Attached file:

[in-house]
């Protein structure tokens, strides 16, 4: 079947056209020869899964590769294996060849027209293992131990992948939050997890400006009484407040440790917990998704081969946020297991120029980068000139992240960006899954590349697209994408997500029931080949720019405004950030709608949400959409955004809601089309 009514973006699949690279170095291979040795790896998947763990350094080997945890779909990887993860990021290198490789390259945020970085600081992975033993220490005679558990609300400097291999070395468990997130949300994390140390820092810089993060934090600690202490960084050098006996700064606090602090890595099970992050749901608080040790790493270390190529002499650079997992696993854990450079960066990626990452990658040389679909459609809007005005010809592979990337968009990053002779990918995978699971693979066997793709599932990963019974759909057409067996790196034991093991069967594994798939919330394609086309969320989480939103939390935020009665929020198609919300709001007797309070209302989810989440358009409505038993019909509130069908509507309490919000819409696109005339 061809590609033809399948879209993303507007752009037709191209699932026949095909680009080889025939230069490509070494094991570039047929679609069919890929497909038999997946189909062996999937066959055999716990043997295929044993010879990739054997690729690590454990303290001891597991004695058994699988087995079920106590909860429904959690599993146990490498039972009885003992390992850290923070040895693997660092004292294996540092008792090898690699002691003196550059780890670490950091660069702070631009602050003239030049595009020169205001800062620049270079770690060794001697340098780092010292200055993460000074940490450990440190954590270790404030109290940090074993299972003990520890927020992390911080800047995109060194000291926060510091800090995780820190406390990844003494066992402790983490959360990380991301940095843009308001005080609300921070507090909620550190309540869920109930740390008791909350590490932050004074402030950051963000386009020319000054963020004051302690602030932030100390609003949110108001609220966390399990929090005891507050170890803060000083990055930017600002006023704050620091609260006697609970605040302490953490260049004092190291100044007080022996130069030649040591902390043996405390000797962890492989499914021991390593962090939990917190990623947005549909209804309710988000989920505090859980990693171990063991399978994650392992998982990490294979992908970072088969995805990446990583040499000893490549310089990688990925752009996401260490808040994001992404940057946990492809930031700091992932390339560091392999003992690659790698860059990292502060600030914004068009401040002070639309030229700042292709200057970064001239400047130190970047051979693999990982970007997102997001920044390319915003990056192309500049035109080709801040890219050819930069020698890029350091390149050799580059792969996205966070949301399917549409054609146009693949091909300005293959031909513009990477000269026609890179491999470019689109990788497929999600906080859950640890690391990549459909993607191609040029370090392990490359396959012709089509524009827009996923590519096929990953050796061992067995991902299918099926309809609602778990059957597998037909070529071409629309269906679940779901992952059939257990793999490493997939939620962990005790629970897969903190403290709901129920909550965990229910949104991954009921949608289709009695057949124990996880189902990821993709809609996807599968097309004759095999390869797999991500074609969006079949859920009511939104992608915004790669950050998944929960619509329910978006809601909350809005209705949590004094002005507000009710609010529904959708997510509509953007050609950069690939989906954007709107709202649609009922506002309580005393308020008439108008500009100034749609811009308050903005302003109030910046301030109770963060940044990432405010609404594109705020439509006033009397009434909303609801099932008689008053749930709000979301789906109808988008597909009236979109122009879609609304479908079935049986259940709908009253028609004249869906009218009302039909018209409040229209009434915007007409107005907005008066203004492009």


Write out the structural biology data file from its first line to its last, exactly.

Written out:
[in-house]
């Protein structure tokens, strides 16, 4: 079947056209020869899964590769294996060849027209293992131990992948939050997890400006009484407040440790917990998704081969946020297991120029980068000139992240960006899954590349697209994408997500029931080949720019405004950030709608949400959409955004809601089309 009514973006699949690279170095291979040795790896998947763990350094080997945890779909990887993860990021290198490789390259945020970085600081992975033993220490005679558990609300400097291999070395468990997130949300994390140390820092810089993060934090600690202490960084050098006996700064606090602090890595099970992050749901608080040790790493270390190529002499650079997992696993854990450079960066990626990452990658040389679909459609809007005005010809592979990337968009990053002779990918995978699971693979066997793709599932990963019974759909057409067996790196034991093991069967594994798939919330394609086309969320989480939103939390935020009665929020198609919300709001007797309070209302989810989440358009409505038993019909509130069908509507309490919000819409696109005339 061809590609033809399948879209993303507007752009037709191209699932026949095909680009080889025939230069490509070494094991570039047929679609069919890929497909038999997946189909062996999937066959055999716990043997295929044993010879990739054997690729690590454990303290001891597991004695058994699988087995079920106590909860429904959690599993146990490498039972009885003992390992850290923070040895693997660092004292294996540092008792090898690699002691003196550059780890670490950091660069702070631009602050003239030049595009020169205001800062620049270079770690060794001697340098780092010292200055993460000074940490450990440190954590270790404030109290940090074993299972003990520890927020992390911080800047995109060194000291926060510091800090995780820190406390990844003494066992402790983490959360990380991301940095843009308001005080609300921070507090909620550190309540869920109930740390008791909350590490932050004074402030950051963000386009020319000054963020004051302690602030932030100390609003949110108001609220966390399990929090005891507050170890803060000083990055930017600002006023704050620091609260006697609970605040302490953490260049004092190291100044007080022996130069030649040591902390043996405390000797962890492989499914021991390593962090939990917190990623947005549909209804309710988000989920505090859980990693171990063991399978994650392992998982990490294979992908970072088969995805990446990583040499000893490549310089990688990925752009996401260490808040994001992404940057946990492809930031700091992932390339560091392999003992690659790698860059990292502060600030914004068009401040002070639309030229700042292709200057970064001239400047130190970047051979693999990982970007997102997001920044390319915003990056192309500049035109080709801040890219050819930069020698890029350091390149050799580059792969996205966070949301399917549409054609146009693949091909300005293959031909513009990477000269026609890179491999470019689109990788497929999600906080859950640890690391990549459909993607191609040029370090392990490359396959012709089509524009827009996923590519096929990953050796061992067995991902299918099926309809609602778990059957597998037909070529071409629309269906679940779901992952059939257990793999490493997939939620962990005790629970897969903190403290709901129920909550965990229910949104991954009921949608289709009695057949124990996880189902990821993709809609996807599968097309004759095999390869797999991500074609969006079949859920009511939104992608915004790669950050998944929960619509329910978006809601909350809005209705949590004094002005507000009710609010529904959708997510509509953007050609950069690939989906954007709107709202649609009922506002309580005393308020008439108008500009100034749609811009308050903005302003109030910046301030109770963060940044990432405010609404594109705020439509006033009397009434909303609801099932008689008053749930709000979301789906109808988008597909009236979109122009879609609304479908079935049986259940709908009253028609004249869906009218009302039909018209409040229209009434915007007409107005907005008066203004492009």